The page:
In this second part of our recording from the Durham Miners Association hall in Redhills a conversation that has been going on for hundreds of years continued. What does it mean to be political at work?
Minus the pom-pom-pom of the Big Meeting brass bands, Hilary Cave, head of education for the NUM during the miners’ strike and me, Elizabeth Cotton, who was in another life head of education for the Miners’ International were invited to talk about the ‘doing it’ of building political processes at work.
We talked about what was on our minds in the kind of tired and modest way that that experienced folk do. No magic solutions, no shiny new organising techniques, just the digested experience of the people we have known and loved who have fought to improve their working lives.
“Education is where the real dissent, differences, diversities and conflicts come up and that is very threatening to organisations, particularly when they are defensive…so there is a conscious downgrading of education, when unions feel they cant take on the real issues…The other thing that happens in education settings is that we start to humanise and relate to each other in a very human way. There’s an incredible paradox in trade unions about how education is treated because the value of the work is so important and thats evident to the people that are in the room. Most people are worried about how do you do this? – its not an ideological debate…its a psychological war thats going on and its a practical one too – what do we do?”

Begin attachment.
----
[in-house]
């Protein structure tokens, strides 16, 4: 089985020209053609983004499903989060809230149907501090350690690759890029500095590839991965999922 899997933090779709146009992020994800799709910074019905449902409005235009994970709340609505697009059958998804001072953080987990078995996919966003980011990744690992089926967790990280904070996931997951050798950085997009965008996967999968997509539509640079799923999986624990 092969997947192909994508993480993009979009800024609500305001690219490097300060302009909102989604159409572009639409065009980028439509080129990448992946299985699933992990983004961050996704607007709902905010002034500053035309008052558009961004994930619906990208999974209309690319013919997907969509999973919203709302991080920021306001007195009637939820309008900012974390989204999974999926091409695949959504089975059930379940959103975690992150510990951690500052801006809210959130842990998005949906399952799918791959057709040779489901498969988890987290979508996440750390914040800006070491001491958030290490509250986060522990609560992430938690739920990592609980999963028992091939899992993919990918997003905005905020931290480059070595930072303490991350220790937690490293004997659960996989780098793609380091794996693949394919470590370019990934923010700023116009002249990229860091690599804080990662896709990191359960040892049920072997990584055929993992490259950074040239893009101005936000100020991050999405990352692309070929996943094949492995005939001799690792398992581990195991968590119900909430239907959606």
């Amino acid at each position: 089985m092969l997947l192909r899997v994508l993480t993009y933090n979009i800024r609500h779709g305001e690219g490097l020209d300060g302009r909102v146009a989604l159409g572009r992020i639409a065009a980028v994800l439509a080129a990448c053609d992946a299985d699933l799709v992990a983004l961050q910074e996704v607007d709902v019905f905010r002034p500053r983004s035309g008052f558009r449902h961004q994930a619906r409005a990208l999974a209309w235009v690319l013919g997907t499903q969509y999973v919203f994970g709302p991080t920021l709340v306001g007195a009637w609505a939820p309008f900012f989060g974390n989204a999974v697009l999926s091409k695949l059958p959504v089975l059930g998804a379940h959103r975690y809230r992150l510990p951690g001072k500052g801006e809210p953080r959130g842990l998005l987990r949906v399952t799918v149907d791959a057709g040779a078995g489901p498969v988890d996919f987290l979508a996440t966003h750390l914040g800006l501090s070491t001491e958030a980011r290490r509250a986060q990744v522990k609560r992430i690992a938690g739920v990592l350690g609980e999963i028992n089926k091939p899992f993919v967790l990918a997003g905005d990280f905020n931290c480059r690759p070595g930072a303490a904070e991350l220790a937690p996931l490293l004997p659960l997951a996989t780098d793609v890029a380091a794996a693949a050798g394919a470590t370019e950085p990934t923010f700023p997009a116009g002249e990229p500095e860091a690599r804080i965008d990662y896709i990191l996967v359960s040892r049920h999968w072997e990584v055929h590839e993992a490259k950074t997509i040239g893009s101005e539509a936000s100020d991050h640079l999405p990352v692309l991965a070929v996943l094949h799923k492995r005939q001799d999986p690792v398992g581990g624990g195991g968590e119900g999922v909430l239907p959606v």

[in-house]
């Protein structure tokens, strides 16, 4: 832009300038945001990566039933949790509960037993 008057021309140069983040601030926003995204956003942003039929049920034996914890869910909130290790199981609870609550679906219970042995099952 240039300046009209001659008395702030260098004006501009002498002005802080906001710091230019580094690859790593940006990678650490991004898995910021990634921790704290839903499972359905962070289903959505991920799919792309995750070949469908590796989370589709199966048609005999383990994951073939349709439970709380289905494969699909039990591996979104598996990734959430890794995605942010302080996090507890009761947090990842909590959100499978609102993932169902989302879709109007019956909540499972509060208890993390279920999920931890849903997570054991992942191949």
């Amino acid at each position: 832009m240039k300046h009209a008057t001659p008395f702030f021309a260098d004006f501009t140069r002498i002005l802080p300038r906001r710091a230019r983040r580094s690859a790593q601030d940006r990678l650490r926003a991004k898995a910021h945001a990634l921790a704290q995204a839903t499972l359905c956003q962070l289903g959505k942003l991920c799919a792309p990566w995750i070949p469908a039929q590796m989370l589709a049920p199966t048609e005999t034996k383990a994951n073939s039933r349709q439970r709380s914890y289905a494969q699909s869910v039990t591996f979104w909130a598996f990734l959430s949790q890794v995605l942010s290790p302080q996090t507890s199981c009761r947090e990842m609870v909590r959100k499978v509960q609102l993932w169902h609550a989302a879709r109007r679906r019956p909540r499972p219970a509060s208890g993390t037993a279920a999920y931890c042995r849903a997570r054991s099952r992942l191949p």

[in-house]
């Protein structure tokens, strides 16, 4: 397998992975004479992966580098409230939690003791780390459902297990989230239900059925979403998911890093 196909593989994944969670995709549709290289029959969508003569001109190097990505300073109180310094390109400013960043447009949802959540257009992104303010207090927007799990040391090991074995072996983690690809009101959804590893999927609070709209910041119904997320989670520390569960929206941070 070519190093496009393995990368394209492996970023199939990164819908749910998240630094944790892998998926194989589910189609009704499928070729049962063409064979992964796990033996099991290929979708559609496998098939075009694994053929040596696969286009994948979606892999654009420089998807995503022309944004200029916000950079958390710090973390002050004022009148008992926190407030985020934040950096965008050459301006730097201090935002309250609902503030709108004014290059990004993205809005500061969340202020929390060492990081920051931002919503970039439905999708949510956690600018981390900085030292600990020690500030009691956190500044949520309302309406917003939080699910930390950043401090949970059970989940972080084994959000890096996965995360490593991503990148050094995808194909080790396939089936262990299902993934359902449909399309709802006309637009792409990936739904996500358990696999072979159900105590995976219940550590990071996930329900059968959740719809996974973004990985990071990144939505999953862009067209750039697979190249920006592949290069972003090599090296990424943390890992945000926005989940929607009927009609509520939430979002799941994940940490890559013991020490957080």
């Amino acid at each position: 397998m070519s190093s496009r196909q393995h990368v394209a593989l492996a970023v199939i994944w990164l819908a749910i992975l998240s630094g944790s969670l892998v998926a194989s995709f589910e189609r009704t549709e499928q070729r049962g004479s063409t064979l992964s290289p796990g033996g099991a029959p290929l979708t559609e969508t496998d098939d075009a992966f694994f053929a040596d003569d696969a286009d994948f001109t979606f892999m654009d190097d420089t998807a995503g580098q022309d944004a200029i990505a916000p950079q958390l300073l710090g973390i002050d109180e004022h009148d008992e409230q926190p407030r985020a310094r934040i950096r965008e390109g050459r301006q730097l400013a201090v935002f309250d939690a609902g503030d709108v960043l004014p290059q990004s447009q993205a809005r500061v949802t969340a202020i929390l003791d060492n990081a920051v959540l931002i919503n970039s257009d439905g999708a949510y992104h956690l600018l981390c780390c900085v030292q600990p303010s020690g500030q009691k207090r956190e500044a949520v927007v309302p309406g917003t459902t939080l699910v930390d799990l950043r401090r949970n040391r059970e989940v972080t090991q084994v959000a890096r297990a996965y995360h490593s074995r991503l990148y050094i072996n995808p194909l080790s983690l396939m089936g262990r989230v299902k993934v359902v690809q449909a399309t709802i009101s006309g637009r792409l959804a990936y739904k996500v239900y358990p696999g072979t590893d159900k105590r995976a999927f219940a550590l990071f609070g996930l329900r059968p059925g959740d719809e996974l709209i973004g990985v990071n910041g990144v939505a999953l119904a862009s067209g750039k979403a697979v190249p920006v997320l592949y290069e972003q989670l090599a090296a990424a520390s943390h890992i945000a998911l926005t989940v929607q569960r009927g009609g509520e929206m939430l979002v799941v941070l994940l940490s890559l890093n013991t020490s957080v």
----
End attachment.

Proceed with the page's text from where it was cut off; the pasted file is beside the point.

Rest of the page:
“As I get older I get more purist about it and I think the reality of saying what brought you here today? or, what do you think? Free Association if you’re Freud or freedom of association for trade unions, just the political power of those methods….Thats what keeps me going as an activist because…relationality is the big problem for all of us. How do we have relationships with people we work with who are different fro us who we don’t agree with. I use the ideas of Freud and Freire every day of my life.”
“ But there’s a push and a pull in communities – you’re in the community but in any community there’s huge diversity there’s huge conflict and there are people who are sort of in and sort of out..which is why if you want to do anything you have to face some uncomfortable truths…it’s a really provocative discussion but its a really important one if we want to move on…”
There is a place for podiums and positioning in politics – as 15 minutes of Dennis Skinner in full flow on a rainy day in Durham can testify. But in the everyday of working life our capacity to build relationships with each other in a way where we can draw and hold the lines of decent work matter much more.
Not posturing, just being political.
To hear an extract of this conversation between Hilary and Elizabeth click here.
To hear the full conversation click here.
The event was organised by the Independent Working Class Education Network.
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